5. Drug Delivery Systems (DDS): Drug Delivery Systems (DDS): Introduction (definition of DD, traditional DDS). Principles, origins, evolution and advantages of Controlled Drug Delivery Systems (CDDS): History of CDDS, classification of CDDS, categorizing of DDS by size: Macroscale DDS (“zero order” constant delivery rate DDS); Macroscale and microscale DDS (site-specific, sustained delivery rate DDS); Nanoscale DDS (targeted DDS). Implanted macroscale DDS: Non-degradable and biodegradable systems. Microscale DDS: Injected Microparticle depots (microspheres) and release mechanisms, phase-separating depot systems. Nanoscale DDS (targeted DDS): Passive and active targeting, different targeting nanocarriers, nanofibers. Case studies.
  6. (Bio)material/biofluid interactions: Blood-biomaterials interactions. Kidney filtration biomembrane (fenestrations, slits, solute size and charge, filtration area, extraction ratio, filtration rates); kidney failures and uremic toxins (size, protein-bound solutes); the artificial kidney (historic notes and apparata); membranes (Hildebrand solubility parameter, concentrated versus dilute polymer solutions, lacquers, casting membranes, phase inversion technique, ternary diagram, pore formation); membrane classification according to pore size (reverse osmosis, nano-, ultra-, micro-filtration); hemodialysis membrane separation characteristics (skin, pores and stroma); hemodialyzer structures; hemo-dialysis/filtration/diafiltration (diffusion and convection); membrane materials (cellulose and synthetic, biocompatibility); hollow fibers (wall thickness, hydrophilic/phobic, polarization concentration, sieving, fouling, pressure drop); fluoropolymers (PTFE, ePTFE, PDF); biotextiles; vascular grafts; endovascular prostheses. Biofluid absorption: case study products: baby diaper, female pads. Material composition according to fluid type (urine or menses). Absorbency: Jurin’s law for capillary tubes; Washburn equation for porous materials; pee modeling (Richards equation); patents on materials with superabsorbent (SAP) properties; HIPE foam; osmotic behavior of SAP; SAP principle of function, production (radical polymerization of acrylic acid based components), swelling, surface gradients. Smart biomaterials for targeted DDS: pH-responsive (anionic and cationic) hydrogels for targeted drug delivery in the gastrointestinal tract (gellan gum and chitosan).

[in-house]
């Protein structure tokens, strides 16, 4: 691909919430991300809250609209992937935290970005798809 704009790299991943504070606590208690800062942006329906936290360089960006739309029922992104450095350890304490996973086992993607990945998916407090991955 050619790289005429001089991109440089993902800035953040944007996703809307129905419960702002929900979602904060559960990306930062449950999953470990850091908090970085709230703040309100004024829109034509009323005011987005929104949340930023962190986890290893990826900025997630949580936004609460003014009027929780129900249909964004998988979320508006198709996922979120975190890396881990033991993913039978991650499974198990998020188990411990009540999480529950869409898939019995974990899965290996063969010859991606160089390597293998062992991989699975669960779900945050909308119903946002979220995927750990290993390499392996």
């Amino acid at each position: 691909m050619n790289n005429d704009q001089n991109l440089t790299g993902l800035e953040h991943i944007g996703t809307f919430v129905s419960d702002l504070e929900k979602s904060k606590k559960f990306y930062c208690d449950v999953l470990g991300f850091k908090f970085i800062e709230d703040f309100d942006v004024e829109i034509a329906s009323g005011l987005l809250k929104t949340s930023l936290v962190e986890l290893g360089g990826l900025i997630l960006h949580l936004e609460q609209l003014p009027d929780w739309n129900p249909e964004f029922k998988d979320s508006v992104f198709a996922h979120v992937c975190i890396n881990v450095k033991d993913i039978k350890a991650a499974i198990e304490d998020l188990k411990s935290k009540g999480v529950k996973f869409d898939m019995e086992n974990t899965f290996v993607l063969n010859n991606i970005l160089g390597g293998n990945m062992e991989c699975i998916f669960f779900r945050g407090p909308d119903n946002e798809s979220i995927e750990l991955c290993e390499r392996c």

7. Metals & corrosion in body fluids: Human environment: element composition, chlorine ion concentration and pH variation in pathology (hematoma, wounds). Oral versus interstitial fluids. Basic principles of metals and corrosion in the human body. Stainless steels; Cobalt and Titatium alloys. Corrosion and opacification of dental materials (galvanic pain, cariogenesis and allergy, acid-producing and sulfate-reducing oral micro-organisms). Tooth restorations (amalgams, fixed partial denture, removable partial denture, pergengival implants). Current pathways in metallic restorations of teeth. 
  8. Bioreactors, microfluidics & organs-on-chip:Bioreactors (spinner flasks, flow perfusion bioreactors, cell-expansion bioreactors), bioreactor-induced mechanical stimulation (shear stress). Examples of bioreactors developed at Otolab and fluid dynamics studies. Microfluidics and organs-on-a-chip. Introduction to microfluidics. Challenges and opportunities. Basics of microfluidics physics. Viscosity and implications on microfluidic devices. Special phenomena associated with the micro-scale: laminar flow (Reynolds Number), diffusion and mixing, capillary phenomena, surface energy. Wettability. Hydrophilic and hydrophobic surfaces. Organs-on-a-chip. Definitions. Challenges and opportunities. Bioinspired vs. biomimetic approaches. Description of specific case studies: lungs, kidney, heart, brain.
  9. Body fluid diagnostics using materials: Plasma-materials interaction: protein electrophoresis (principle of function, and polyacrylamide membrane properties); ELISA assay: colorimetric reaction; direct/indirect competitive reaction; basic steps; example: pregnancy test; clinical applications; spectrophotometer/fluorimeter principle of function. Laboratory experience. 
  • Notes taken in class
  • Slides shown by the teacher in each class are pre-shared on Microsoft Teams Channel
  • Articles shared.
Non-attending students info

Contact the teacher for the didactical material and course information.

Assessment methods
  • The exam is made up of one ongoing written assignment and one final oral test. If a student does not provide assignment during the course, he/she will have to provide it anyway before/at the oral exam.
  • The written assignment consist of gruop homework on specific case studies with written report or slide presentation.
  • The written test will be passed if the student demonstrate in-depth knowledge, capability of summarizing, representing and discussing the findings.
  • The oral test consists of an interview between the candidate and the lecturer on a topic of the program. The student could be requested to also solve written problems/exercises in front of the lecturer. 
  • The oral test will be passed if the student has demonstrated sufficient in-dept knowledge, has reached sufficient skills and behaviors on the selected topic.

This course of Biofluids and Materials Interactiom is designed to provide a general understanding of the multidisciplinary field of biofluids, intended as body fluids and body-simulating fluids, and to give a key focus on their interaction with biomaterials. Specifically, it aims at developing in the attendants all the necessary skills as well as the fundamental theoretical and technical competences with the ultimate goal to have graduated students who can successfully interface with the multidisciplinary scenario of biomaterials-related products and technologies, both in industrial (e.g., pharma) and research environments. Some current and innovative applications of biomaterials placed in a biofluidic environment will be evaluated to highlight the connections existing between material properties, function, biological responses and clinical applications. Due to the multidisciplinary nature of this topic, both teamwork and self-learning will be stimulated.

Updated: 18/12/2022 20:02